Coronavirus 'won't lead to another Great Recession for housing'
While the housing market will suffer from the COVID-19 crisis, it's stronger than it was in during its last crash in 2008, according to First American Financial.
"Many still bear scars from the Great Recession and may expect the housing market to follow a similar trajectory in response to the coronavirus outbreak," Mark Fleming, chief economist at First American, said in a press release. "But, there are distinct differences that indicate the housing market may follow a much different path. While housing led the recession in 2008-2009, this time it may be poised to bring us out of it."
January's home purchasing power — the amount a consumer can buy based on fluctuations in income, mortgage rates and home prices — jumped 13.2% annually while increasing 1.4% from December.
The Real House Price Index, which measures changes in home values based changes in home purchasing power, decreased 3.8% year-over-year and edged up 0.1% month-over-month. Median household income rose 2.3% from January 2019.
Though these figures don't yet take into account the economic effects of COVID-19, they illustrate the housing market's power before the pandemic began.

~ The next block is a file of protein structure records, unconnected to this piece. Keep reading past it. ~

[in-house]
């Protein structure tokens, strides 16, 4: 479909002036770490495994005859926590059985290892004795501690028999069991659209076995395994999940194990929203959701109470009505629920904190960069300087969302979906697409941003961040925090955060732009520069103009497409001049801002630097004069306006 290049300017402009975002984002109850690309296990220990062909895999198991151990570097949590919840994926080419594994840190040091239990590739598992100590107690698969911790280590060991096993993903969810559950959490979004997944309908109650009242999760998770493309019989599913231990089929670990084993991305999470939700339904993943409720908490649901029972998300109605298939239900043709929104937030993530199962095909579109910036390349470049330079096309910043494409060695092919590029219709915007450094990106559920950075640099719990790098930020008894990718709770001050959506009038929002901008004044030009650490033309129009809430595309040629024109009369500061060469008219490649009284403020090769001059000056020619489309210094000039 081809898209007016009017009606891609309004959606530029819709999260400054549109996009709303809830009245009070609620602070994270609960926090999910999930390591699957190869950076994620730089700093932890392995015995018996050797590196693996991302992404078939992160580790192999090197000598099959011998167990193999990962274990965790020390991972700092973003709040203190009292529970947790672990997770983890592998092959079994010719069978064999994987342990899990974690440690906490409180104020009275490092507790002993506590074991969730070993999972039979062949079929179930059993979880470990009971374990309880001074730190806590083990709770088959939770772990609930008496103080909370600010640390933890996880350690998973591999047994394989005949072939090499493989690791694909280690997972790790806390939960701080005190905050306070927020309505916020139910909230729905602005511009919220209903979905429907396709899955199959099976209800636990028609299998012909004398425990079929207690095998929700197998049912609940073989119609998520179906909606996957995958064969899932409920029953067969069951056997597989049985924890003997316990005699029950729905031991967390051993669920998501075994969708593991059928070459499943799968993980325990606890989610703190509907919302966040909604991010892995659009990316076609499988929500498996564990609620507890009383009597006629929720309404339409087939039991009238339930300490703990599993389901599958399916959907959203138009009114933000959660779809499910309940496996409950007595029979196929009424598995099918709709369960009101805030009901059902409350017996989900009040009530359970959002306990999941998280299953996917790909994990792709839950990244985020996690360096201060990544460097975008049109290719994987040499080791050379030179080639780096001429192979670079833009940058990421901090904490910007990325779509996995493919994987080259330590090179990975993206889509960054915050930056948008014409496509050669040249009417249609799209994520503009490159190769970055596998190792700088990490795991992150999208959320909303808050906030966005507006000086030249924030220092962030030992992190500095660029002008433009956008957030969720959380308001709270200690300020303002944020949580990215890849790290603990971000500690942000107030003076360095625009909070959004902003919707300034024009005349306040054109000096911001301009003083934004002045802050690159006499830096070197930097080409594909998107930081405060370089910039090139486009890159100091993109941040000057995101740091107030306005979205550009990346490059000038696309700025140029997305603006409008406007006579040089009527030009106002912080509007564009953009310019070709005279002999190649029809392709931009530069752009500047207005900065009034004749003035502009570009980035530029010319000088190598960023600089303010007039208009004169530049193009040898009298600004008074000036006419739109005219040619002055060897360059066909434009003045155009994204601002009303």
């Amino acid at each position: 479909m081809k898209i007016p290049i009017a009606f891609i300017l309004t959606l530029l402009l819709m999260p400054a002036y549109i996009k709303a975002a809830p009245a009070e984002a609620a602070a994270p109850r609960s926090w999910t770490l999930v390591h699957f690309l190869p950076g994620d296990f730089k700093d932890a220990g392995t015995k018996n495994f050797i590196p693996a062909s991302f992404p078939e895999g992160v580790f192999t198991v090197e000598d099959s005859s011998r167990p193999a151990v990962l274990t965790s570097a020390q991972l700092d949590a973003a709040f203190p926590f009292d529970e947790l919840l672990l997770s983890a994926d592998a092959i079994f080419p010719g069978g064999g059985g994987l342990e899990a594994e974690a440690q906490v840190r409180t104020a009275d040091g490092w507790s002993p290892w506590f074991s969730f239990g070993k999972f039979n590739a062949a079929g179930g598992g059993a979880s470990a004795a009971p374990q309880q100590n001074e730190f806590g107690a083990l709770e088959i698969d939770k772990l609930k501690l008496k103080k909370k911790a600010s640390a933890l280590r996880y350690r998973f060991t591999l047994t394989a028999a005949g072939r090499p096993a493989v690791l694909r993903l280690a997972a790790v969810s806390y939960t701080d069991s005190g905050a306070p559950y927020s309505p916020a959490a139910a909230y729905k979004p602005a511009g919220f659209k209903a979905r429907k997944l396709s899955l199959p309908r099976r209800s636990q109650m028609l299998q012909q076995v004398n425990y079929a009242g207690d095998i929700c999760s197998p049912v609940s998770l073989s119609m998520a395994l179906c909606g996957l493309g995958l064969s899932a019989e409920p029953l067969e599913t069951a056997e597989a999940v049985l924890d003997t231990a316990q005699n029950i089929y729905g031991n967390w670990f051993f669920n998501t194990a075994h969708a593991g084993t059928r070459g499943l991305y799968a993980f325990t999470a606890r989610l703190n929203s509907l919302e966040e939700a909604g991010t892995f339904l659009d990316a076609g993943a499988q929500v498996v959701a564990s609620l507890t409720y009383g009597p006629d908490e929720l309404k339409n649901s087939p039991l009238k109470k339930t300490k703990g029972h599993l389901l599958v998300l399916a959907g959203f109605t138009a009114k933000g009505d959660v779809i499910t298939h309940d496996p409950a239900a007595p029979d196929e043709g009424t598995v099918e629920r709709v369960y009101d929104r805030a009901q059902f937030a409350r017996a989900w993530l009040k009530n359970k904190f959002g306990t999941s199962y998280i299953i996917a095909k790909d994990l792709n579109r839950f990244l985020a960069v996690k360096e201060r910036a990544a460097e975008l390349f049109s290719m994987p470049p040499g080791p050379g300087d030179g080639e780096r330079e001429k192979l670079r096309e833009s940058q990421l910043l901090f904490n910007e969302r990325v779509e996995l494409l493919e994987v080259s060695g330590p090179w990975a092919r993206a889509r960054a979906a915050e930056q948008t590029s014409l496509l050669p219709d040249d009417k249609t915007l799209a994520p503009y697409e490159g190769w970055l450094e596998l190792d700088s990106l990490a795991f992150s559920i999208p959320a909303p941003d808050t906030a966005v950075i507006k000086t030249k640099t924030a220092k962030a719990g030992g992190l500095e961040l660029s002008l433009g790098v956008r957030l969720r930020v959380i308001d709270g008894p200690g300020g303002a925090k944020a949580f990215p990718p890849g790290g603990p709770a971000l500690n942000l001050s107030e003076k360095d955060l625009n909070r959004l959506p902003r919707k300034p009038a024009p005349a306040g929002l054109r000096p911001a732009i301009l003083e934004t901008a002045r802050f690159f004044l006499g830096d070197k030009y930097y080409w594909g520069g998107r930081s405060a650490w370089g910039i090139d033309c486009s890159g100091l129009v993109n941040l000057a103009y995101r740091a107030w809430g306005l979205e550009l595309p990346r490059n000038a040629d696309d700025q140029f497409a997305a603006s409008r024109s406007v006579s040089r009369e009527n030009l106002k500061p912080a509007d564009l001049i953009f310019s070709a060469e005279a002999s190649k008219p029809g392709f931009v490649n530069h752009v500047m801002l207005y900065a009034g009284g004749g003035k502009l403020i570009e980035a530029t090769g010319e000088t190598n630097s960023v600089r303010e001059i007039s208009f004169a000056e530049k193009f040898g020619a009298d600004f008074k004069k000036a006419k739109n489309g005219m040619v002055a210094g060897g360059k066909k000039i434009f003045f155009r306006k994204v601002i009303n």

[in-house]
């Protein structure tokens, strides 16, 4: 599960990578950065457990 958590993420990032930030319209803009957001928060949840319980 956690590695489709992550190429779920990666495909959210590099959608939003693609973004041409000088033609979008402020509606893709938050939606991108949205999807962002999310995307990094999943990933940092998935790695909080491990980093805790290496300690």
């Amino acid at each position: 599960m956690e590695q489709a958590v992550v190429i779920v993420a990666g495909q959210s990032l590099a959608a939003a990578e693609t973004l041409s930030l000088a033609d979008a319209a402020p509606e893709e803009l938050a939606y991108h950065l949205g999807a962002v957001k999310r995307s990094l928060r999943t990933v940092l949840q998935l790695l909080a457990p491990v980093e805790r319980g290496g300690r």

"As we are all too aware, the coronavirus outbreak has taken hold of the domestic and global economy. The housing market is not immune to its impact but may be in a better position than many believe," said Fleming. "Recent data shows that weekly unemployment claims soared to a record, which will, in turn, work to depress household incomes and consumer confidence. While mortgage rates have fallen due to the economic uncertainty, potential home buyers that are confined to their homes cannot necessarily take advantage of the affordability boost."
At the state level, New Jersey and Ohio had the only annual increases in RHPI at 2.7% and 0.2%, respectively. Utah had the largest decline, falling 7.5%. New Mexico and Colorado followed, each with decreases of 7.2%.
By metro area, Cleveland home prices grew the most at 3.5%, trailed by 1.4% in Milwaukee and 0.8% in Cincinnati. The greatest decreases came with San Francisco's 8.4%, Boston's 8.2% and Denver's 8.1%.